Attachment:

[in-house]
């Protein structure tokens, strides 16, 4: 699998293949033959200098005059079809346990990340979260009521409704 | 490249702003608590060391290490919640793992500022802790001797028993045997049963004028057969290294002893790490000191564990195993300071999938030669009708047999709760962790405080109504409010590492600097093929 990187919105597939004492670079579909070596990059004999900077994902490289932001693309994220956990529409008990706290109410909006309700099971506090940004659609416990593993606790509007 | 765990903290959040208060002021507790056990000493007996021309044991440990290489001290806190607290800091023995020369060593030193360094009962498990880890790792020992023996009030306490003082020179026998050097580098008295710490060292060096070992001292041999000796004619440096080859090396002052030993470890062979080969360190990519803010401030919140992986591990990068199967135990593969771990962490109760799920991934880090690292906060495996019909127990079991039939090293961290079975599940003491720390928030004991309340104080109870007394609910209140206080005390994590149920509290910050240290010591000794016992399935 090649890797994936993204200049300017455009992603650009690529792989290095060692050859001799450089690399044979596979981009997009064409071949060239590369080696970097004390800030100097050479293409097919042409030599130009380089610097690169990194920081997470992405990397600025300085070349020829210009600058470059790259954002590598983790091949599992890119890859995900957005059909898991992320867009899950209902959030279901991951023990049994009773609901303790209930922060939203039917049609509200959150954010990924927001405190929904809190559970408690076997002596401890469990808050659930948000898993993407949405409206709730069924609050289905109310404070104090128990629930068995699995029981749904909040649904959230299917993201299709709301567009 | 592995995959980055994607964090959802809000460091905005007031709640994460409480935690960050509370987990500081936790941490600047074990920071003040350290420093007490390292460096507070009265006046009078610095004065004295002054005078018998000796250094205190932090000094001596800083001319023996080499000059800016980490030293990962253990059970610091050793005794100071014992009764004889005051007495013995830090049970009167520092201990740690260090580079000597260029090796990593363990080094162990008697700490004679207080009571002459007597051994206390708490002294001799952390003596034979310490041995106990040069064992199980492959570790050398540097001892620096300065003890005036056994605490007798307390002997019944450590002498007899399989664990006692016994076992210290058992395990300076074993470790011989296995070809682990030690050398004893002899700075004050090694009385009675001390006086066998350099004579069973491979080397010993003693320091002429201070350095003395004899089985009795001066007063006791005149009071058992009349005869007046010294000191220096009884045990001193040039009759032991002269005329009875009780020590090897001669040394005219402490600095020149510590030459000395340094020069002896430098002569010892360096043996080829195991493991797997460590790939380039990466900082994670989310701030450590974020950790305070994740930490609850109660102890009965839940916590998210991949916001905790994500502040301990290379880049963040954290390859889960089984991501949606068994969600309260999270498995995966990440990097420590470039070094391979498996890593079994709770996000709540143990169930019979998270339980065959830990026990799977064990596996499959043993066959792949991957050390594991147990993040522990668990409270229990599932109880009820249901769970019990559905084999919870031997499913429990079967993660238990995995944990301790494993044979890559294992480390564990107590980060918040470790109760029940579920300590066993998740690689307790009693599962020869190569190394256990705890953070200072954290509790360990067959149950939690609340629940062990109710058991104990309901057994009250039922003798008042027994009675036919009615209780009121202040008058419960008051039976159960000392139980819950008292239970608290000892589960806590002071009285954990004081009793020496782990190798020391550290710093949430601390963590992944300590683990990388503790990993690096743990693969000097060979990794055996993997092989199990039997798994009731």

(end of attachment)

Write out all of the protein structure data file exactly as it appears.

[in-house]
């Protein structure tokens, strides 16, 4: 699998293949033959200098005059079809346990990340979260009521409704 | 490249702003608590060391290490919640793992500022802790001797028993045997049963004028057969290294002893790490000191564990195993300071999938030669009708047999709760962790405080109504409010590492600097093929 990187919105597939004492670079579909070596990059004999900077994902490289932001693309994220956990529409008990706290109410909006309700099971506090940004659609416990593993606790509007 | 765990903290959040208060002021507790056990000493007996021309044991440990290489001290806190607290800091023995020369060593030193360094009962498990880890790792020992023996009030306490003082020179026998050097580098008295710490060292060096070992001292041999000796004619440096080859090396002052030993470890062979080969360190990519803010401030919140992986591990990068199967135990593969771990962490109760799920991934880090690292906060495996019909127990079991039939090293961290079975599940003491720390928030004991309340104080109870007394609910209140206080005390994590149920509290910050240290010591000794016992399935 090649890797994936993204200049300017455009992603650009690529792989290095060692050859001799450089690399044979596979981009997009064409071949060239590369080696970097004390800030100097050479293409097919042409030599130009380089610097690169990194920081997470992405990397600025300085070349020829210009600058470059790259954002590598983790091949599992890119890859995900957005059909898991992320867009899950209902959030279901991951023990049994009773609901303790209930922060939203039917049609509200959150954010990924927001405190929904809190559970408690076997002596401890469990808050659930948000898993993407949405409206709730069924609050289905109310404070104090128990629930068995699995029981749904909040649904959230299917993201299709709301567009 | 592995995959980055994607964090959802809000460091905005007031709640994460409480935690960050509370987990500081936790941490600047074990920071003040350290420093007490390292460096507070009265006046009078610095004065004295002054005078018998000796250094205190932090000094001596800083001319023996080499000059800016980490030293990962253990059970610091050793005794100071014992009764004889005051007495013995830090049970009167520092201990740690260090580079000597260029090796990593363990080094162990008697700490004679207080009571002459007597051994206390708490002294001799952390003596034979310490041995106990040069064992199980492959570790050398540097001892620096300065003890005036056994605490007798307390002997019944450590002498007899399989664990006692016994076992210290058992395990300076074993470790011989296995070809682990030690050398004893002899700075004050090694009385009675001390006086066998350099004579069973491979080397010993003693320091002429201070350095003395004899089985009795001066007063006791005149009071058992009349005869007046010294000191220096009884045990001193040039009759032991002269005329009875009780020590090897001669040394005219402490600095020149510590030459000395340094020069002896430098002569010892360096043996080829195991493991797997460590790939380039990466900082994670989310701030450590974020950790305070994740930490609850109660102890009965839940916590998210991949916001905790994500502040301990290379880049963040954290390859889960089984991501949606068994969600309260999270498995995966990440990097420590470039070094391979498996890593079994709770996000709540143990169930019979998270339980065959830990026990799977064990596996499959043993066959792949991957050390594991147990993040522990668990409270229990599932109880009820249901769970019990559905084999919870031997499913429990079967993660238990995995944990301790494993044979890559294992480390564990107590980060918040470790109760029940579920300590066993998740690689307790009693599962020869190569190394256990705890953070200072954290509790360990067959149950939690609340629940062990109710058991104990309901057994009250039922003798008042027994009675036919009615209780009121202040008058419960008051039976159960000392139980819950008292239970608290000892589960806590002071009285954990004081009793020496782990190798020391550290710093949430601390963590992944300590683990990388503790990993690096743990693969000097060979990794055996993997092989199990039997798994009731």